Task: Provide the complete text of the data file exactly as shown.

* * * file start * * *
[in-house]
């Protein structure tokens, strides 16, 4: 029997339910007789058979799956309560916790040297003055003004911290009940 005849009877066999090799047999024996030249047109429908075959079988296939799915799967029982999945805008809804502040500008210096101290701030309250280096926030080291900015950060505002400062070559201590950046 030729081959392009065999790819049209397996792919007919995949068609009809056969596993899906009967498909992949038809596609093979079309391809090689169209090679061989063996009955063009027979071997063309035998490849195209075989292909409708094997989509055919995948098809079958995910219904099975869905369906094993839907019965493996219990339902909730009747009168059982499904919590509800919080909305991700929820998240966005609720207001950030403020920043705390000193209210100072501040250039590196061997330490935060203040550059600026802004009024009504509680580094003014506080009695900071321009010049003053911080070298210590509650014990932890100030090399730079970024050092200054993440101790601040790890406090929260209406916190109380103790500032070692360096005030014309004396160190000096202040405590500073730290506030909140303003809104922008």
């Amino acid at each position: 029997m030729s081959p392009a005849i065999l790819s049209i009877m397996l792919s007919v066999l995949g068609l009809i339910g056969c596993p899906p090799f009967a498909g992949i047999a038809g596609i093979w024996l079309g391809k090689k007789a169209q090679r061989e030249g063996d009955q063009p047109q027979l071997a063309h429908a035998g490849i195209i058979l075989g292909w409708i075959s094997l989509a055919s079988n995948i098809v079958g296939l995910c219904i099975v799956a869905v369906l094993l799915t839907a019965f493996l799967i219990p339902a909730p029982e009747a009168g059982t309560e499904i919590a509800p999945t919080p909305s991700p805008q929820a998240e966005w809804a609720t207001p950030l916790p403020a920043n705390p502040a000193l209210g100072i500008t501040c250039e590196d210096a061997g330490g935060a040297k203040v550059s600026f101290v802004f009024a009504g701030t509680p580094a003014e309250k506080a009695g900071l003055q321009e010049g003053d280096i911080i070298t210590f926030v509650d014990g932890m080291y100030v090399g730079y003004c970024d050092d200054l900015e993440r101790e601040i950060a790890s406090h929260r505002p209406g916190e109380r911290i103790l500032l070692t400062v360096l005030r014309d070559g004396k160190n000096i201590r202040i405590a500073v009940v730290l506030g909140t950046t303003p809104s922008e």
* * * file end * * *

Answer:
[in-house]
């Protein structure tokens, strides 16, 4: 029997339910007789058979799956309560916790040297003055003004911290009940 005849009877066999090799047999024996030249047109429908075959079988296939799915799967029982999945805008809804502040500008210096101290701030309250280096926030080291900015950060505002400062070559201590950046 030729081959392009065999790819049209397996792919007919995949068609009809056969596993899906009967498909992949038809596609093979079309391809090689169209090679061989063996009955063009027979071997063309035998490849195209075989292909409708094997989509055919995948098809079958995910219904099975869905369906094993839907019965493996219990339902909730009747009168059982499904919590509800919080909305991700929820998240966005609720207001950030403020920043705390000193209210100072501040250039590196061997330490935060203040550059600026802004009024009504509680580094003014506080009695900071321009010049003053911080070298210590509650014990932890100030090399730079970024050092200054993440101790601040790890406090929260209406916190109380103790500032070692360096005030014309004396160190000096202040405590500073730290506030909140303003809104922008």
């Amino acid at each position: 029997m030729s081959p392009a005849i065999l790819s049209i009877m397996l792919s007919v066999l995949g068609l009809i339910g056969c596993p899906p090799f009967a498909g992949i047999a038809g596609i093979w024996l079309g391809k090689k007789a169209q090679r061989e030249g063996d009955q063009p047109q027979l071997a063309h429908a035998g490849i195209i058979l075989g292909w409708i075959s094997l989509a055919s079988n995948i098809v079958g296939l995910c219904i099975v799956a869905v369906l094993l799915t839907a019965f493996l799967i219990p339902a909730p029982e009747a009168g059982t309560e499904i919590a509800p999945t919080p909305s991700p805008q929820a998240e966005w809804a609720t207001p950030l916790p403020a920043n705390p502040a000193l209210g100072i500008t501040c250039e590196d210096a061997g330490g935060a040297k203040v550059s600026f101290v802004f009024a009504g701030t509680p580094a003014e309250k506080a009695g900071l003055q321009e010049g003053d280096i911080i070298t210590f926030v509650d014990g932890m080291y100030v090399g730079y003004c970024d050092d200054l900015e993440r101790e601040i950060a790890s406090h929260r505002p209406g916190e109380r911290i103790l500032l070692t400062v360096l005030r014309d070559g004396k160190n000096i201590r202040i405590a500073v009940v730290l506030g909140t950046t303003p809104s922008e």